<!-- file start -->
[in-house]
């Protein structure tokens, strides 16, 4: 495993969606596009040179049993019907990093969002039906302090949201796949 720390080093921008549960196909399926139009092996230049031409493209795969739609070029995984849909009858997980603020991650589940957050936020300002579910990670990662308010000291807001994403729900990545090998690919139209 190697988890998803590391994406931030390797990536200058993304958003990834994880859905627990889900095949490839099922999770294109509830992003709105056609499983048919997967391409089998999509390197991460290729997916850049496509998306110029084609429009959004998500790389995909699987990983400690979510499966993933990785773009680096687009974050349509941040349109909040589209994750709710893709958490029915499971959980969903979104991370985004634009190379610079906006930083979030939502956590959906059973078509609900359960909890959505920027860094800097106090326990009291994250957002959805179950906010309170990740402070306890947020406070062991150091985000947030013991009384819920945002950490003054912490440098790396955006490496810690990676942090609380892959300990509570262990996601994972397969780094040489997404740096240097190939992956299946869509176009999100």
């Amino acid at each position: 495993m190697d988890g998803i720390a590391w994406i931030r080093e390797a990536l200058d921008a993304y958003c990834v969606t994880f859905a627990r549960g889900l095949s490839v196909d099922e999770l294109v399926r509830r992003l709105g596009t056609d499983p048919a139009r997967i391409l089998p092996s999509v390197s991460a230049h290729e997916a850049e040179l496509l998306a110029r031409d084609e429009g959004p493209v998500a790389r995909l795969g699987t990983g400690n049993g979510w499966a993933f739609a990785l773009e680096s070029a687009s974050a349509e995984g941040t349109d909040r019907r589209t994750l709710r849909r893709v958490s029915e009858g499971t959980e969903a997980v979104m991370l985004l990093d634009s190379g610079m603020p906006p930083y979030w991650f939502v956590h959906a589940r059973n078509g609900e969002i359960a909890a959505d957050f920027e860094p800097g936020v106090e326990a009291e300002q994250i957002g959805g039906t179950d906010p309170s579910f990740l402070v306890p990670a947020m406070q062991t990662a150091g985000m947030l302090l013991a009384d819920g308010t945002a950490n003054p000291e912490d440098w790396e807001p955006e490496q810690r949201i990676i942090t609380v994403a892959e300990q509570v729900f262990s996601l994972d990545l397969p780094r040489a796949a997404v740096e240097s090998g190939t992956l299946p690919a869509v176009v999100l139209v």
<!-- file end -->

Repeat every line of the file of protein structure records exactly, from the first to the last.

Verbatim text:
[in-house]
């Protein structure tokens, strides 16, 4: 495993969606596009040179049993019907990093969002039906302090949201796949 720390080093921008549960196909399926139009092996230049031409493209795969739609070029995984849909009858997980603020991650589940957050936020300002579910990670990662308010000291807001994403729900990545090998690919139209 190697988890998803590391994406931030390797990536200058993304958003990834994880859905627990889900095949490839099922999770294109509830992003709105056609499983048919997967391409089998999509390197991460290729997916850049496509998306110029084609429009959004998500790389995909699987990983400690979510499966993933990785773009680096687009974050349509941040349109909040589209994750709710893709958490029915499971959980969903979104991370985004634009190379610079906006930083979030939502956590959906059973078509609900359960909890959505920027860094800097106090326990009291994250957002959805179950906010309170990740402070306890947020406070062991150091985000947030013991009384819920945002950490003054912490440098790396955006490496810690990676942090609380892959300990509570262990996601994972397969780094040489997404740096240097190939992956299946869509176009999100």
């Amino acid at each position: 495993m190697d988890g998803i720390a590391w994406i931030r080093e390797a990536l200058d921008a993304y958003c990834v969606t994880f859905a627990r549960g889900l095949s490839v196909d099922e999770l294109v399926r509830r992003l709105g596009t056609d499983p048919a139009r997967i391409l089998p092996s999509v390197s991460a230049h290729e997916a850049e040179l496509l998306a110029r031409d084609e429009g959004p493209v998500a790389r995909l795969g699987t990983g400690n049993g979510w499966a993933f739609a990785l773009e680096s070029a687009s974050a349509e995984g941040t349109d909040r019907r589209t994750l709710r849909r893709v958490s029915e009858g499971t959980e969903a997980v979104m991370l985004l990093d634009s190379g610079m603020p906006p930083y979030w991650f939502v956590h959906a589940r059973n078509g609900e969002i359960a909890a959505d957050f920027e860094p800097g936020v106090e326990a009291e300002q994250i957002g959805g039906t179950d906010p309170s579910f990740l402070v306890p990670a947020m406070q062991t990662a150091g985000m947030l302090l013991a009384d819920g308010t945002a950490n003054p000291e912490d440098w790396e807001p955006e490496q810690r949201i990676i942090t609380v994403a892959e300990q509570v729900f262990s996601l994972d990545l397969p780094r040489a796949a997404v740096e240097s090998g190939t992956l299946p690919a869509v176009v999100l139209v």